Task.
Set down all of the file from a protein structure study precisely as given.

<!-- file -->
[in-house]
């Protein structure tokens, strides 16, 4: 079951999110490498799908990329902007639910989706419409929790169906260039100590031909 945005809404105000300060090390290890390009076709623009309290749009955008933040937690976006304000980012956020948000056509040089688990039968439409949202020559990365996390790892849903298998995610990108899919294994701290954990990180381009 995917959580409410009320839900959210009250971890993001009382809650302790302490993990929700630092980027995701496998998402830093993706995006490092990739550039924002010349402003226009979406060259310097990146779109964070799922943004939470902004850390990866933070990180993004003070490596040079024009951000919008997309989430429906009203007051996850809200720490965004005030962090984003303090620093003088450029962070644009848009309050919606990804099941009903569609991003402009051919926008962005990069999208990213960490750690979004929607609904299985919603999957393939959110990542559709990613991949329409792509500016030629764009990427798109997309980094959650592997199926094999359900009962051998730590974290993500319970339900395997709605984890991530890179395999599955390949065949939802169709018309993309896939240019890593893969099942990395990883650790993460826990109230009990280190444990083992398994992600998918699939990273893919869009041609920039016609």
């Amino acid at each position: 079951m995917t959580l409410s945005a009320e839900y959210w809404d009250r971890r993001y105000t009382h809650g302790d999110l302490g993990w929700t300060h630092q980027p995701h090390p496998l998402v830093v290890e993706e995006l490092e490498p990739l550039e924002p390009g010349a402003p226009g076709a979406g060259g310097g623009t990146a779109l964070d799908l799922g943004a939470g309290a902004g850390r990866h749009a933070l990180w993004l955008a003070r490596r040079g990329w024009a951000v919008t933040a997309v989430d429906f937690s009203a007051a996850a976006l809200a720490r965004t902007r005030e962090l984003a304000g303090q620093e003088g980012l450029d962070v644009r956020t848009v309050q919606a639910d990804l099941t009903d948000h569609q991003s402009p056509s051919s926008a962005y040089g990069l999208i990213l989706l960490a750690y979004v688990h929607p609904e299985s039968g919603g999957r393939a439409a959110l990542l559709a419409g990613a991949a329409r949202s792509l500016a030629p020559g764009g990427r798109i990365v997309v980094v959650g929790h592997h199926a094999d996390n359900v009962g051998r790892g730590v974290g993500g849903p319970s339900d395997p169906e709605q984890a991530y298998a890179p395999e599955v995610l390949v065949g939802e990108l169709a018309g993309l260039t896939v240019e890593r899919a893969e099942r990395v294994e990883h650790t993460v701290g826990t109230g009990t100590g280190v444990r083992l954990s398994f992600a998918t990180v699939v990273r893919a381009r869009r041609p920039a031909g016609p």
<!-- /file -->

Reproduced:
[in-house]
């Protein structure tokens, strides 16, 4: 079951999110490498799908990329902007639910989706419409929790169906260039100590031909 945005809404105000300060090390290890390009076709623009309290749009955008933040937690976006304000980012956020948000056509040089688990039968439409949202020559990365996390790892849903298998995610990108899919294994701290954990990180381009 995917959580409410009320839900959210009250971890993001009382809650302790302490993990929700630092980027995701496998998402830093993706995006490092990739550039924002010349402003226009979406060259310097990146779109964070799922943004939470902004850390990866933070990180993004003070490596040079024009951000919008997309989430429906009203007051996850809200720490965004005030962090984003303090620093003088450029962070644009848009309050919606990804099941009903569609991003402009051919926008962005990069999208990213960490750690979004929607609904299985919603999957393939959110990542559709990613991949329409792509500016030629764009990427798109997309980094959650592997199926094999359900009962051998730590974290993500319970339900395997709605984890991530890179395999599955390949065949939802169709018309993309896939240019890593893969099942990395990883650790993460826990109230009990280190444990083992398994992600998918699939990273893919869009041609920039016609």
């Amino acid at each position: 079951m995917t959580l409410s945005a009320e839900y959210w809404d009250r971890r993001y105000t009382h809650g302790d999110l302490g993990w929700t300060h630092q980027p995701h090390p496998l998402v830093v290890e993706e995006l490092e490498p990739l550039e924002p390009g010349a402003p226009g076709a979406g060259g310097g623009t990146a779109l964070d799908l799922g943004a939470g309290a902004g850390r990866h749009a933070l990180w993004l955008a003070r490596r040079g990329w024009a951000v919008t933040a997309v989430d429906f937690s009203a007051a996850a976006l809200a720490r965004t902007r005030e962090l984003a304000g303090q620093e003088g980012l450029d962070v644009r956020t848009v309050q919606a639910d990804l099941t009903d948000h569609q991003s402009p056509s051919s926008a962005y040089g990069l999208i990213l989706l960490a750690y979004v688990h929607p609904e299985s039968g919603g999957r393939a439409a959110l990542l559709a419409g990613a991949a329409r949202s792509l500016a030629p020559g764009g990427r798109i990365v997309v980094v959650g929790h592997h199926a094999d996390n359900v009962g051998r790892g730590v974290g993500g849903p319970s339900d395997p169906e709605q984890a991530y298998a890179p395999e599955v995610l390949v065949g939802e990108l169709a018309g993309l260039t896939v240019e890593r899919a893969e099942r990395v294994e990883h650790t993460v701290g826990t109230g009990t100590g280190v444990r083992l954990s398994f992600a998918t990180v699939v990273r893919a381009r869009r041609p920039a031909g016609p």